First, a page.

The Wii U sales figures are out, with Nintendo pleased, but Microsoft still dominated November, which included the important Black Friday sales week
The latest NPD US video game sales figures for November 2012 has been released, and apart from covering the important Black Friday sales period, it also, for the first time, includes hardware sales figures for Nintendo's new console, the Wii U.
While the Wii U was only available for 7 days within the November NPD reporting period, it managed to sell 425,000 units. While short of the Wii's 475,000 first week sales figure, the Wii U's debut price is also $50 higher for the most basic model (the Wii only had one model at launch), and as a result, Nintendo were pleased with the result.
More pleasing for Nintendo other than just raw hardware figures was revenue figures for the Wii U launch. The Wii U launch managed to earn 21% more revenue than the Wii launch, not surprising considering the Wii U launch price is, on average (taking into account basic and premium models), 35% higher than the Wii's. Unit sales and revenue would have been even higher had supply issues not been present.
And game sales for the new console was also a positive for Nintendo. The company's flagship game, New Super Mario Bros. U, got off to a relatively good start with 243,000 units sold, meaning 57% of Wii U buyers went out and bought the game too.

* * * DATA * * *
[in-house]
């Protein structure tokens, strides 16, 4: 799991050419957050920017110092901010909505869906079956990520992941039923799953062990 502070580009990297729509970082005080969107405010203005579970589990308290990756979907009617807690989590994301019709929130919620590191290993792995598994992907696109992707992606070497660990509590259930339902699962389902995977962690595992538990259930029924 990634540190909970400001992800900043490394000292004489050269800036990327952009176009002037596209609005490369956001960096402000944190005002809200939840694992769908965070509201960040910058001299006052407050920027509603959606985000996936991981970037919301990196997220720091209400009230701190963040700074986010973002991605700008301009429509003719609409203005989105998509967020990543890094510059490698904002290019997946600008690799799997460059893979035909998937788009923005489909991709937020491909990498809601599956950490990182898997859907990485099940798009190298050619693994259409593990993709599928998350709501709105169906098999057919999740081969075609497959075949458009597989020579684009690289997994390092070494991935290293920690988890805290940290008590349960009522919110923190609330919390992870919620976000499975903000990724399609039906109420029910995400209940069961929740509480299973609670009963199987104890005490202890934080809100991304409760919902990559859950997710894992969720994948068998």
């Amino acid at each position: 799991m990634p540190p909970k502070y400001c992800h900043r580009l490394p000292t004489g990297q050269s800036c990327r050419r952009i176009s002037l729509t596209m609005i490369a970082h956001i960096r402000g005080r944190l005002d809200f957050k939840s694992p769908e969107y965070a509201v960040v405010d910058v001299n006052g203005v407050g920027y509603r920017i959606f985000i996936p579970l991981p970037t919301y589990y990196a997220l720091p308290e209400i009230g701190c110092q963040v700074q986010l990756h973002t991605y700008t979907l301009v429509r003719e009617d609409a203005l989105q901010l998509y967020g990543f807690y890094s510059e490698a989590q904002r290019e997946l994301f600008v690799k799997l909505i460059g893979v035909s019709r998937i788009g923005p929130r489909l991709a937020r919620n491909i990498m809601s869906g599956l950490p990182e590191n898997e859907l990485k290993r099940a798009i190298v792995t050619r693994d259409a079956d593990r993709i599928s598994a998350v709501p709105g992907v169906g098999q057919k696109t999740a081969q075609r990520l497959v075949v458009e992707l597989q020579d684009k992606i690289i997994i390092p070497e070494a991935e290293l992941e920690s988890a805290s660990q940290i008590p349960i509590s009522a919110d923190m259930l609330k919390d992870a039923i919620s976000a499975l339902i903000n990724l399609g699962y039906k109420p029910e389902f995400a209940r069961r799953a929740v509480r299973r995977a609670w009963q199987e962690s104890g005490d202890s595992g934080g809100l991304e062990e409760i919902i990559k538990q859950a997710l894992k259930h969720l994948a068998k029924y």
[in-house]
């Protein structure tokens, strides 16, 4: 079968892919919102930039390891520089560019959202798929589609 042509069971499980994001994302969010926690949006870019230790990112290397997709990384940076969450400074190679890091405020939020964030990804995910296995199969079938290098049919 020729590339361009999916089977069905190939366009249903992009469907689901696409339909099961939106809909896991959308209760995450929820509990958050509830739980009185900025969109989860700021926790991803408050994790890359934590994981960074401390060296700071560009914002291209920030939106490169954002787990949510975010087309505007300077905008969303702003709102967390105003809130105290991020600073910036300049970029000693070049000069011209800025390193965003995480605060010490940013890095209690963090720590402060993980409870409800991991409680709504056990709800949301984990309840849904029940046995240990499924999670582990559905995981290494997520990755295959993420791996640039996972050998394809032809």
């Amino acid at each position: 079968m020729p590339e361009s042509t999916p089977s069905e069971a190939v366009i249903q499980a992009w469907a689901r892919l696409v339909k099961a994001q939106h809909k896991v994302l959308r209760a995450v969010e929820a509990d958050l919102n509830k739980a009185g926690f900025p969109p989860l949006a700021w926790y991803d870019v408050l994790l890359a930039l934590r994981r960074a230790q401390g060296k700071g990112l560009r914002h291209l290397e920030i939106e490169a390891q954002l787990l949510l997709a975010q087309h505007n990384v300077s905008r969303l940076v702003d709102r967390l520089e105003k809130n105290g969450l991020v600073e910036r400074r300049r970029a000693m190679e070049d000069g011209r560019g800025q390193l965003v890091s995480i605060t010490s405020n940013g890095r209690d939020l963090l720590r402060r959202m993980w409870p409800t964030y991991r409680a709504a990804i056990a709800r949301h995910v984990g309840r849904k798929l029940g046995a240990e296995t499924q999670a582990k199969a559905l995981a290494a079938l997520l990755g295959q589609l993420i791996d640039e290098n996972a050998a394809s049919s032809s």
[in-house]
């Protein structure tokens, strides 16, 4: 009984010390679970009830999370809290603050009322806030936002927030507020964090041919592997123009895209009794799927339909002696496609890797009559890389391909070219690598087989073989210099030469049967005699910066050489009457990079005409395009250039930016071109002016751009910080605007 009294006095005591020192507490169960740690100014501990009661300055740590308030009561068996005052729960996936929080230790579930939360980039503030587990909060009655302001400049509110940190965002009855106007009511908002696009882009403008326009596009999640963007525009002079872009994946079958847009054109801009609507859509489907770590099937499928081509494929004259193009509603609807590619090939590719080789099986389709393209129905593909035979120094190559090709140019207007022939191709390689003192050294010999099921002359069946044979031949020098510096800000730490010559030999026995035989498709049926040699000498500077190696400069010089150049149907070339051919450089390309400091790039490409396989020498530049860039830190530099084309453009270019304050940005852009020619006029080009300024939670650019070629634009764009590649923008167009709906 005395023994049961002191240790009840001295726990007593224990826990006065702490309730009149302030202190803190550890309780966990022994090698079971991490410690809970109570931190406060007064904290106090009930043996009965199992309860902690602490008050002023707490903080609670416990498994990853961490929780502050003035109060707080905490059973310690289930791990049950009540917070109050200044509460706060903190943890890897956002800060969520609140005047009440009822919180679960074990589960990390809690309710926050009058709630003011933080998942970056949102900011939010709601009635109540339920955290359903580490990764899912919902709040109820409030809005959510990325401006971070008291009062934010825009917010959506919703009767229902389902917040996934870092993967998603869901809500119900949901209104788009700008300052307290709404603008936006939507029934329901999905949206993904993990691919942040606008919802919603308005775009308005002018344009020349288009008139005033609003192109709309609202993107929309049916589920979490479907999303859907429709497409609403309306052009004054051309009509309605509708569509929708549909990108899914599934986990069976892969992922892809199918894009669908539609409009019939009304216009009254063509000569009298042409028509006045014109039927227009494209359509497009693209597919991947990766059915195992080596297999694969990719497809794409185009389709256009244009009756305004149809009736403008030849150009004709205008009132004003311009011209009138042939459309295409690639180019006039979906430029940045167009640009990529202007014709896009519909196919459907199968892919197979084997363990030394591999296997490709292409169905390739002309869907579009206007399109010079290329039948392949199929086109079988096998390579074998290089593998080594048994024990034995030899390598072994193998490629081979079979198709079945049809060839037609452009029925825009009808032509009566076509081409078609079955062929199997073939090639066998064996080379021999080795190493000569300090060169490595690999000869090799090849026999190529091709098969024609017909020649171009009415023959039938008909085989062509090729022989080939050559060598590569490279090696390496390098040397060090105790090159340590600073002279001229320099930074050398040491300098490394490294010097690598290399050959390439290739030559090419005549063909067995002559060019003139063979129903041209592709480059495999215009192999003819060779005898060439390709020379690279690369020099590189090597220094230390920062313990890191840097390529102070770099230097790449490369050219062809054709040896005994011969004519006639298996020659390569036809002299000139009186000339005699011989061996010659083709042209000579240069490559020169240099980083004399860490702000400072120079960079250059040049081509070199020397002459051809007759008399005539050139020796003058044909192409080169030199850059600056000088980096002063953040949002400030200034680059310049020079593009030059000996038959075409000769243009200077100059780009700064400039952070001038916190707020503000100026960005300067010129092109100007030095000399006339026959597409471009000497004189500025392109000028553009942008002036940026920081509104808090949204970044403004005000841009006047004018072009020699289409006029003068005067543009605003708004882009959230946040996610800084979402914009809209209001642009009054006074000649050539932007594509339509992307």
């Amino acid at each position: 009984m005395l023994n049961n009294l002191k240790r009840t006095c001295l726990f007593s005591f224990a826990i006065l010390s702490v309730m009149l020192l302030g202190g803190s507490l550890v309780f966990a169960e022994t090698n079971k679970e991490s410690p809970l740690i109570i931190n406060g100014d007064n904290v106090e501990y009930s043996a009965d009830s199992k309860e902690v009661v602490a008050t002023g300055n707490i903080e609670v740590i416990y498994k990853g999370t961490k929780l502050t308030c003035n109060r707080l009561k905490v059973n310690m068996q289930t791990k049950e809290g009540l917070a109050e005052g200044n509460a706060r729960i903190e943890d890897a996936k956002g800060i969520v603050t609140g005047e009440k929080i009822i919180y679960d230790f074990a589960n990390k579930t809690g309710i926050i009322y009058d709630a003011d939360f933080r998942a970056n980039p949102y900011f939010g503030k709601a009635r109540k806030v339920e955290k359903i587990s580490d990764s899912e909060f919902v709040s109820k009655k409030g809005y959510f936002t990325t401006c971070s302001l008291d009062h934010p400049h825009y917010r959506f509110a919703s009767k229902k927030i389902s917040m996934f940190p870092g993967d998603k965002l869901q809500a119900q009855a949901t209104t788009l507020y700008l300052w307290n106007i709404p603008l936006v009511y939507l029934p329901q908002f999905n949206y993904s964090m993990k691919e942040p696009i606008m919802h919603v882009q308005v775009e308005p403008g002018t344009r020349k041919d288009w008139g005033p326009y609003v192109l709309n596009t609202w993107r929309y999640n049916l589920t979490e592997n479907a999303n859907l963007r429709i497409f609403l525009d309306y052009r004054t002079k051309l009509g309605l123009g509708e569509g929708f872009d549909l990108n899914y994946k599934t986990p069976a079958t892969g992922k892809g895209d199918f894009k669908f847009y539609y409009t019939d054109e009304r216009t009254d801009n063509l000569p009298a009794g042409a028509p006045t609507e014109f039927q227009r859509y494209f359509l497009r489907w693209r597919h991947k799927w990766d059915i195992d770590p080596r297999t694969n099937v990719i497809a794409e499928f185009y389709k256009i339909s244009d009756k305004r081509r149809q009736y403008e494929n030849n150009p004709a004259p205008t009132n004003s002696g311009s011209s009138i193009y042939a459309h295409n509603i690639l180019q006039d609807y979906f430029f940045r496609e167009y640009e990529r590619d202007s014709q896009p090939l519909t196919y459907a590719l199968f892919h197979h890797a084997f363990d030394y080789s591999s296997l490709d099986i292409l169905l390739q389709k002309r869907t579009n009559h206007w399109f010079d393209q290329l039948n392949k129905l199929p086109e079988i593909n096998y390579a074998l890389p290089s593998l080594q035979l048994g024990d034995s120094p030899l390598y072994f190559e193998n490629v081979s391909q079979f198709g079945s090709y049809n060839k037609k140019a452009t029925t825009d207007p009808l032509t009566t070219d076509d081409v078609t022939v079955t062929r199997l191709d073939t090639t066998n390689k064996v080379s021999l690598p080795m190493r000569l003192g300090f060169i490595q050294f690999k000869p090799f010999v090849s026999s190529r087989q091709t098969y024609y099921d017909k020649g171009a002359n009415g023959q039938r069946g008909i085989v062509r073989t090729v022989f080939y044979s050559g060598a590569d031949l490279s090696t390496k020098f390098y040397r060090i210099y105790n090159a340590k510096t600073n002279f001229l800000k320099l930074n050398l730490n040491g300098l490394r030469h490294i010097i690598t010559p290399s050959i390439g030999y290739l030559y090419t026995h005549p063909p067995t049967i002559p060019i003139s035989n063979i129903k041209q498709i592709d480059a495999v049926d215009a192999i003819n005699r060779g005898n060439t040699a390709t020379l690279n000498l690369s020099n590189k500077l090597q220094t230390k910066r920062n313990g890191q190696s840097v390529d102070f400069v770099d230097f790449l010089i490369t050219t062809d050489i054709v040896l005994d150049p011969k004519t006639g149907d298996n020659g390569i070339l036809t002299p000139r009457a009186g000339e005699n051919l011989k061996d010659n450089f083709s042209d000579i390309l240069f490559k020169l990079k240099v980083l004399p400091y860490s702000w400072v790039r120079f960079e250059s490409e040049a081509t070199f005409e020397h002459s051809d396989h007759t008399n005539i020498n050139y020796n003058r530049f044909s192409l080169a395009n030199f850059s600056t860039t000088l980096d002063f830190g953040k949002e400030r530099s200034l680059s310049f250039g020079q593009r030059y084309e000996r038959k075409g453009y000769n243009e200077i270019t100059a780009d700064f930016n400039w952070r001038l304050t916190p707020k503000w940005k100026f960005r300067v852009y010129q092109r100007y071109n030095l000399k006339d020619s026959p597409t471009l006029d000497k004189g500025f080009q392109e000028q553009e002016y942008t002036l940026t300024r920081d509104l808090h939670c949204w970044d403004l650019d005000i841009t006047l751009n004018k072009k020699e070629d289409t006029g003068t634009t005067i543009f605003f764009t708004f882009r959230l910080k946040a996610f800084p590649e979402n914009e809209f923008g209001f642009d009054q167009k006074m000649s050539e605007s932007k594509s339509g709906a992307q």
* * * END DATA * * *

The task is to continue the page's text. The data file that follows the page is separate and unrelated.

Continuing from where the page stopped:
And there's still some life in the old dog too, with the 6 year old Wii managing to sell 420,000 units.
But while Nintendo's new console got off to a good start, it was still Microsoft's 7 year old Xbox 360 that won the November sales race. Recording a massive 1.26 million units sold. While this number still represents a 26% decline compared to the same period last year, the age of the console has to be taken into account.
The only console to sell over a million units, the Xbox 360 also comfortably beat every other console, selling almost twice as much as the next most popular console, which is most likely the PS3. It also managed to sell more units than the Wii U and Wii combined.
Overall, the industry's November revenue dropped 11% compared to the same time last year, on declining sales of current (or is that, previous) generation consoles, and lower than expected Wii U sales (mainly due to supply issues). But when put into perspective, and comparing November 2012 with November 2005, the last time a generation transition occurred (when the Xbox 360 was released), revenue is actually up 97%, signifying that the overall health of the video game industry is still strong.